Tax stuff I think is interesting. It is either copied from my primary blog on forbes.com http://www.forbes.com/sites/peterjreilly/ or stuff that I did not put there because being on forbes is a good gig and they have, you know, standards. Also some guest posts.
Thursday, July 31, 2014
Can Carried Interest be Fixed Without Legislation ? Part 3 of a Two Part Series.
Originally Published on forbes.com on August 22nd,2011
Carried interest is the nefarious concept that the evil hedge managers use to turn their service income into capital gains. The problem with combating this great evil is that it is based on a fundamental principle of partnership taxation. The nature of income is determined at the entity level and the partner stands in the shoes of the partnership. The proposed fix – Code Section 710 is about 3,000 words long. It is ridiculously complicated and affects many more people than hedge fund managers. On the bright side, it could be appropriatly titled the Partnership Tax Expert FullEmployment Act of 2011.
When I told Janet Novack, my editor, that I was working on this she asked me if I thought the problem could be fixed administratively. She referred me to an article about it. I wrote a post on it. I’m skeptical that the rationale mentioned there would serve.
Now I am going to explain to you the world of partnership taxation by way of an analogy. If partnership taxation were a religion, my friend,CharleyEgerton, would be a bishop – no a cardinal. He just completed a term as chair of the ABA Tax Section. Previously he had chaired the Tax Section’s partnership committee. Whenever I call Charley with a question he almost always says “Did you check McKee?” He is referring to Federal Taxation of Partnerships and Partners. The lead author is William S. McKee. In my analogy Mr. McKee is the pope. Myself I’m an altar boy, but one of the eighth graders who could sleep late on Sunday, because he had the 12 O’clock Mass. Priesthood requires at least a law degree and anadvanced degree in taxation. I am so pathetic. No law degree and my masters is in applied mathematics.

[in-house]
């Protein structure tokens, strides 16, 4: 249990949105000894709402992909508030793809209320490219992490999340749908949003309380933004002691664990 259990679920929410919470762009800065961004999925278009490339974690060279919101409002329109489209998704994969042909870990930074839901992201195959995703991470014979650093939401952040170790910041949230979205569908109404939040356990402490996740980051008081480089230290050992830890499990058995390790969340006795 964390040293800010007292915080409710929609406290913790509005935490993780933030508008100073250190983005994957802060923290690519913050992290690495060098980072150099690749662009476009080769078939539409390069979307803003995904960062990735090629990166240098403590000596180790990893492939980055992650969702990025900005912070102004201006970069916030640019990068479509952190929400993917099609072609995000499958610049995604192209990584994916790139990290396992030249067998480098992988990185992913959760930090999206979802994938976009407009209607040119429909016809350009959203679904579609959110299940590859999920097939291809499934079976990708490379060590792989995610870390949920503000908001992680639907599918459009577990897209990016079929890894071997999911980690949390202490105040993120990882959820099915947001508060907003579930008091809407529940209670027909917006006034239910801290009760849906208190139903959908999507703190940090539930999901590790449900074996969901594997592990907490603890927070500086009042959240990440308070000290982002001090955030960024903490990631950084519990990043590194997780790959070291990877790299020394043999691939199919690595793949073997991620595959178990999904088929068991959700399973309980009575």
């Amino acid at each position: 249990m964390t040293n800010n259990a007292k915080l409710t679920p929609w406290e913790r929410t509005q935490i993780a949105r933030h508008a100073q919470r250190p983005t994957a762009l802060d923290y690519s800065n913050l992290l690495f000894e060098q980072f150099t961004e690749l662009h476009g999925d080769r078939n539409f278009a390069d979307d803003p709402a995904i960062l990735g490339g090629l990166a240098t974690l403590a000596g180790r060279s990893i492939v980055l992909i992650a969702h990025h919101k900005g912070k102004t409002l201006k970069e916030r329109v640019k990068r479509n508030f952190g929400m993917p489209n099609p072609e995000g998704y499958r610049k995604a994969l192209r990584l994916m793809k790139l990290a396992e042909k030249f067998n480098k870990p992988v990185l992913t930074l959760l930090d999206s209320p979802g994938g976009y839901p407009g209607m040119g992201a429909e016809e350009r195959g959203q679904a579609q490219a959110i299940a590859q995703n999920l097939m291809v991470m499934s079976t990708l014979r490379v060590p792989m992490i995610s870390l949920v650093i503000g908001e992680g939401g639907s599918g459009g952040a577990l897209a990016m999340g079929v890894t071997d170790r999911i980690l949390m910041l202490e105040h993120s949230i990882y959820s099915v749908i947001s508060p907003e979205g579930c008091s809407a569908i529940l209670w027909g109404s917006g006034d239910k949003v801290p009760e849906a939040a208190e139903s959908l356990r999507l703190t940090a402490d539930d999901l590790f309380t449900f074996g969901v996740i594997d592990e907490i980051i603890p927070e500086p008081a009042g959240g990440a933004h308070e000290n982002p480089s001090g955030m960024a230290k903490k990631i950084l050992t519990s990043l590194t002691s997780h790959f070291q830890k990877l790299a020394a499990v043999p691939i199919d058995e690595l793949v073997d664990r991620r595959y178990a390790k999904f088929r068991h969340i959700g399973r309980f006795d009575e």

So I went looking for what Mr. Mckee has had to say on the subject lately. In the process I foundthis article. It’s in a college newspaper or magazine or something. Whatever it is it’s run by the kids. The college used to be a seminary for congregational ministers. I hear it’s a pretty good school, not too far from Boston College. They play Holy Cross in football so it’s not a bunch of stupid jocks. At any rate the article is recent, it covers the issue in depth and it mentions Mr. McKee, if only in a footnote, so it has some credibility. The article discuss seven methods for solving carried interest. If you want to make an intelligent comment on this issue you should read the article, two or three times. If you don’t understand it, shut up.
I don’t agree that they have found the best solution. I don’t think they understand the realities of maintaining captial accounts. That’s the amusing thing about the partnership religion. The priests and the bishops talk about all these concepts. It’s the altar boys like me that actually put numbers on returns. Of course it’s the fourth graders doing that. I just review the returns and make obscure comments, check Mckee and maybe once every couple of months call Charley Egerton.
The Solution ?
I believe though that I have found the solution to the problem and that it does not require legislation. It will also not have implications outside the world of investment partnersips. I remeber when Reg. 1.701-2 came out. It is titled Anit-abuse rule. (It has nothing to do with my previous post on42nd Street). I was on the AICPA Partnership Division Tax Committee (Hey, it impressed one of our peer reviewers once). The other members were wailing and gnashing their teeth. The regulation explains that: